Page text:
UT Crops has a new podcast. It’s called Call of the Week. It will feature our specialists discussing their most frequent calls and questions from the past seven days, and provide you with a way to enjoy our blog when behind the wheel. Continue reading
The increase in wheat prices relative to the decrease in soybeans and corn has increased interest in Tennessee for planting wheat this fall.
By design or by accident, producers considering wheat have started the financial planning process for 2019. In doing so, there should be a comparison in how wheat will stack up to other crops competing for the same space on that acre of land. Continue reading at Southeast Farm Press.
USDA announced this week the details of the $12 billion trade assistance package. One part of the package is the Market Facilitation Program (MFP).
MFP is established under the statutory authority of the Commodity Credit Corporation (CCC) and administered by FSA. For each commodity covered, the payment rate will be dependent upon the severity of the trade disruption and the period of adjustment to new trade patterns, based on each producer’s actual production. Continue reading
FARMERS PREPARE FOR HARVEST
Spotty rains did little to hamper field work last week. Corn producers continued to prepare for harvest. Late season hay harvest also continued with some producers reporting problems with armyworms. Cooler temperatures helped the growth of pasture. There were 6.1 days suitable for field work. Topsoil moisture rated 6 percent very short, 22 percent short, 68 percent adequate, and 4 percent surplus. Subsoil moisture rated 8 percent very short, 25 percent short, 65 percent adequate, and 2 percent surplus. Continue reading at TN_08_27_18. The U.S. Crop Progress report can be read at CropProg-08-27-2018.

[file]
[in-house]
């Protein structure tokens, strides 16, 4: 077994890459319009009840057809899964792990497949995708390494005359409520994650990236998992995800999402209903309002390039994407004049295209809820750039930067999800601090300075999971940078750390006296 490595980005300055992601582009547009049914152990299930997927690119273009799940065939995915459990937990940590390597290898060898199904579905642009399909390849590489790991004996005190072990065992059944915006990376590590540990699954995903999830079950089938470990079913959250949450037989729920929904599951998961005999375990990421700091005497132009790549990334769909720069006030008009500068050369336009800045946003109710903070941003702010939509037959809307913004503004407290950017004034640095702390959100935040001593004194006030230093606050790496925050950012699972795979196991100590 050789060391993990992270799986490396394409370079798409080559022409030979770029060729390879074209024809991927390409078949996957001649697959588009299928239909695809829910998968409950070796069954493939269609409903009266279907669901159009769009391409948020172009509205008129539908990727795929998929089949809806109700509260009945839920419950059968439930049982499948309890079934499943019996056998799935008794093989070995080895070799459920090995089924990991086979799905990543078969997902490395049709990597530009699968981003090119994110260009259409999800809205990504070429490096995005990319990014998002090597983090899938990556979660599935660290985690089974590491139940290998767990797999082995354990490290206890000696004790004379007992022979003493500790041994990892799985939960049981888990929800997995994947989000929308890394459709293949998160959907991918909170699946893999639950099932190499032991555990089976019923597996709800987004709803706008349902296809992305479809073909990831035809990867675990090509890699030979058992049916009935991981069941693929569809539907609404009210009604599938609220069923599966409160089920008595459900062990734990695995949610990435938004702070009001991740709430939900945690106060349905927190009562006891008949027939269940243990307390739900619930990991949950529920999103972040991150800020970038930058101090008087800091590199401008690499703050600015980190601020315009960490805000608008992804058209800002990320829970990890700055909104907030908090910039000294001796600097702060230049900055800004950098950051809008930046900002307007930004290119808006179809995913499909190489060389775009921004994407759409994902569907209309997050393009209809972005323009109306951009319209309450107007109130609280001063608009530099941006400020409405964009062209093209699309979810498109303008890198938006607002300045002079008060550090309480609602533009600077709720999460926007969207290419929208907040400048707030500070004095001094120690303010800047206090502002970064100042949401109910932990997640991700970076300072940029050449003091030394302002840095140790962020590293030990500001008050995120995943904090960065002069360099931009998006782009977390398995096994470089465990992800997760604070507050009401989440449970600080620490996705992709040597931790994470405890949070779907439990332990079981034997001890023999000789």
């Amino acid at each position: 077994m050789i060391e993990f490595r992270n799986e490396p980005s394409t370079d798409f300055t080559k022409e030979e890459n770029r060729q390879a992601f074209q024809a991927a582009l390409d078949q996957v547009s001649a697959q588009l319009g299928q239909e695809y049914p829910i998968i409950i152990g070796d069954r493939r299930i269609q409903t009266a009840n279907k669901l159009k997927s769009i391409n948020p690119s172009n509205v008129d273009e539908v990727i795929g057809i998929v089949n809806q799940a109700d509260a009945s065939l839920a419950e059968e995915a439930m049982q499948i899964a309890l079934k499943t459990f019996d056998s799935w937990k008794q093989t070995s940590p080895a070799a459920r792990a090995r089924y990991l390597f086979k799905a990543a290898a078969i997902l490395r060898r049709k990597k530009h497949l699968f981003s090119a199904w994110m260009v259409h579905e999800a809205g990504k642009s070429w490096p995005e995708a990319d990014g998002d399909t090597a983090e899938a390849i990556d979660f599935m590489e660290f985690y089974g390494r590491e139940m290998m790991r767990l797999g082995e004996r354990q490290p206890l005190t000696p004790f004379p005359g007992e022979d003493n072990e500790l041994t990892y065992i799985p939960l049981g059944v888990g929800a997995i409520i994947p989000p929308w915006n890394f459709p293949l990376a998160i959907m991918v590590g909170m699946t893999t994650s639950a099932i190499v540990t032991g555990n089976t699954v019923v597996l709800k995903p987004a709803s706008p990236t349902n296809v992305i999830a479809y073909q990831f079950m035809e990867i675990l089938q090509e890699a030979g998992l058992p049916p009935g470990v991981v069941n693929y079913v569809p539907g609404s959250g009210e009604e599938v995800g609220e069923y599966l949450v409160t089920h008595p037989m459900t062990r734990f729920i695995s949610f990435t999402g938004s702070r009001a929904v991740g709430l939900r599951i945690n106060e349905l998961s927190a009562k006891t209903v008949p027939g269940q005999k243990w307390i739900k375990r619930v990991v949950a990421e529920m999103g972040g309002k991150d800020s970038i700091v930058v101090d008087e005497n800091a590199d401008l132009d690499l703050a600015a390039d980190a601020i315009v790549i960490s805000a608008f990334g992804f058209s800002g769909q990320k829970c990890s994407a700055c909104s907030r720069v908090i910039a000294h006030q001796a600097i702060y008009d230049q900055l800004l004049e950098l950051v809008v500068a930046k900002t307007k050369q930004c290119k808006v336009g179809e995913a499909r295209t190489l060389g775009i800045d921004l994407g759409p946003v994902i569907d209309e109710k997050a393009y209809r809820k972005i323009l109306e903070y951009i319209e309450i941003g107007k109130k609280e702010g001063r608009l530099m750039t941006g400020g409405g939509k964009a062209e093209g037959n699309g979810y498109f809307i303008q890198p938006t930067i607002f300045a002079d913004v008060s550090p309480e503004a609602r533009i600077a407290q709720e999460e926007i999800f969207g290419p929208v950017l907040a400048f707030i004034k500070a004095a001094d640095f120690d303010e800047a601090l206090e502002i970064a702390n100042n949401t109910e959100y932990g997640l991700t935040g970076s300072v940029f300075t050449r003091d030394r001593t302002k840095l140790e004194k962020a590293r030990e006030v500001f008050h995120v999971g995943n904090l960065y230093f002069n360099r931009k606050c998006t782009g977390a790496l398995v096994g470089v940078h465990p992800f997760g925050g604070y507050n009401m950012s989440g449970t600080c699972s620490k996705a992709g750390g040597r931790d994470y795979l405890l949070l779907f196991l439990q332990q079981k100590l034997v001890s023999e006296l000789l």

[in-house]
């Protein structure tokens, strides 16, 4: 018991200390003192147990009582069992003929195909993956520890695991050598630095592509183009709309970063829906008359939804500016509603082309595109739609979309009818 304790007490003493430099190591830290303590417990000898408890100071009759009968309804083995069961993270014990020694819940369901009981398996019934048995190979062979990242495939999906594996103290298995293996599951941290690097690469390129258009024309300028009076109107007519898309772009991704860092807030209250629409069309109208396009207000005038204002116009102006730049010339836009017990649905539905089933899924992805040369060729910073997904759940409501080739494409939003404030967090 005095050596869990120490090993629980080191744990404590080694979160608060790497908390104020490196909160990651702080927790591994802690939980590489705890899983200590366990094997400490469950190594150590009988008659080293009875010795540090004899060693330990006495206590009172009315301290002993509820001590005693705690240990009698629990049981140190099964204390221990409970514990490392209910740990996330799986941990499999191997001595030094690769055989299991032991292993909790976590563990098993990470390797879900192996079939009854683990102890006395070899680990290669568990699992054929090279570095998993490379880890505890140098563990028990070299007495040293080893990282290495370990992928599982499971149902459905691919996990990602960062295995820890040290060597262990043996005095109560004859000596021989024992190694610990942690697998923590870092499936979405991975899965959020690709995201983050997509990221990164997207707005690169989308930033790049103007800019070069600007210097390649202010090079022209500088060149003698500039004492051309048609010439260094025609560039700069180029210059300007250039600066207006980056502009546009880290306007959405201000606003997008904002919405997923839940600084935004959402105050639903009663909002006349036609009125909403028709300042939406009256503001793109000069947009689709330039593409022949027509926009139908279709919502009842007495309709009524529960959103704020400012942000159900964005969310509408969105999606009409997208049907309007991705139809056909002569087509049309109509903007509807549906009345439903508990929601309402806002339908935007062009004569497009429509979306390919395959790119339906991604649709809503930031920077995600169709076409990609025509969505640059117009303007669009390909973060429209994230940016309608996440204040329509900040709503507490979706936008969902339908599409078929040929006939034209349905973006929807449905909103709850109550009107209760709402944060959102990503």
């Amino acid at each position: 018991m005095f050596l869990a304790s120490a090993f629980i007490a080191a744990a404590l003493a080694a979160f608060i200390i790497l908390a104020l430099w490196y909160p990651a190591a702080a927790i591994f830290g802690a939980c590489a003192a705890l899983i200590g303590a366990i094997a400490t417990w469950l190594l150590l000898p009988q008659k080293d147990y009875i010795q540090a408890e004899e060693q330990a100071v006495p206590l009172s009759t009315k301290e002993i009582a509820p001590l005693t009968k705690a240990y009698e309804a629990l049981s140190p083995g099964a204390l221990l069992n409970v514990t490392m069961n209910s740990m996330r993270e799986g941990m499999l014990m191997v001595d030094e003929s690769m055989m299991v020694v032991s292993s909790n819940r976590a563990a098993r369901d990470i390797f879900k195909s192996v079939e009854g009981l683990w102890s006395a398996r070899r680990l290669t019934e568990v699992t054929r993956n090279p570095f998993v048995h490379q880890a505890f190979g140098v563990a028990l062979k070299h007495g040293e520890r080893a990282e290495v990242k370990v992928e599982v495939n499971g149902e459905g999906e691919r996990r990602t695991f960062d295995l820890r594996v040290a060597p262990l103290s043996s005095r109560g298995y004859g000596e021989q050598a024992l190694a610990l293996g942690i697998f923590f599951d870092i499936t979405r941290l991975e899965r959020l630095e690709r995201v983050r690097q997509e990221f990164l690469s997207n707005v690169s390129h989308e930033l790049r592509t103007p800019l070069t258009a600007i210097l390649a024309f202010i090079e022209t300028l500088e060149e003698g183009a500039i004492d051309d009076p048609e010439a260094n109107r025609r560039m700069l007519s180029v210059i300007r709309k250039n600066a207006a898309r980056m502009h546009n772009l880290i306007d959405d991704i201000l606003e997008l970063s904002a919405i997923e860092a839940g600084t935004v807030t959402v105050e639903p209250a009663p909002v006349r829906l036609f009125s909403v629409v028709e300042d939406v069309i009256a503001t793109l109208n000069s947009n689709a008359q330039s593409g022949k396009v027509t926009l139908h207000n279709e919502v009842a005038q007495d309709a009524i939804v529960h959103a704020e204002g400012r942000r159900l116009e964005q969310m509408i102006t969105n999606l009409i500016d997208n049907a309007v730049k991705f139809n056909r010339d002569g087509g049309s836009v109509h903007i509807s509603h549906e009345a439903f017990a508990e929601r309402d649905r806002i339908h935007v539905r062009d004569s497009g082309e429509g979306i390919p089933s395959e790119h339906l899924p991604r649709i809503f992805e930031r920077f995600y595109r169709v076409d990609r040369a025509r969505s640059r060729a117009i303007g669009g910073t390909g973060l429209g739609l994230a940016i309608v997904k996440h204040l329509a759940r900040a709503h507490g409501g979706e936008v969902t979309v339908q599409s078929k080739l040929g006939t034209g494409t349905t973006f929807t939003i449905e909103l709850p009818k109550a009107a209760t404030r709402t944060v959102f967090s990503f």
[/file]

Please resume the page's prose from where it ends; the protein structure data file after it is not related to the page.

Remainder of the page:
Wondering what’s been making your soybeans sickly? Come to The University of Tennessee Soybean Disease Field Day, held Tuesday, Sept. 4th, at the Milan Research and Education Center. Registration will be from 8:30-9:00 AM with the tour beginning at 9 AM and concluding with a box lunch. Preregistration is not required. Pesticide re-certification and CCA points will be available. Field demonstrations will include soybean disease identification, UT variety trials, fungicide efficacy trials and other UT disease research trials. Hands on disease identification will cover main soybean diseases that occur in Tennessee including frogeye leaf spot, target spot, Cercospora leaf blight, southern stem canker, sudden death syndrome, and others.
Corn, soybeans, and wheat were down; cotton was mixed for the week. After last week’s gains, corn, soybeans, and wheat had large declines. Higher U.S. yield estimates, increased political uncertainty, and trade dominated agricultural news this week.
Currently, the USDA estimates national average corn and soybean yields at 178.4 bu/acre, an all-time high, and 51.6 bu/acre, 0.5 bu/acre below the all-time high in 2016. There is still a great deal of uncertainty in the USDA’s final yield estimates and usually adjustments will be made in future reports with the October/November Crop Production report typically shedding a more accurate light on final yields. However, in general, field tours and private estimates indicate the potential for higher corn and soybeans yields across several growing regions. So right now the prevailing thought is for upward yield revisions by the USDA, not down.
Political uncertainty is running rampant in Washington due to numerous issues faced by the Trump administration. Political uncertainty creates further complexity in already unpredictable commodity markets. Continue reading at Tennessee Market Highlights.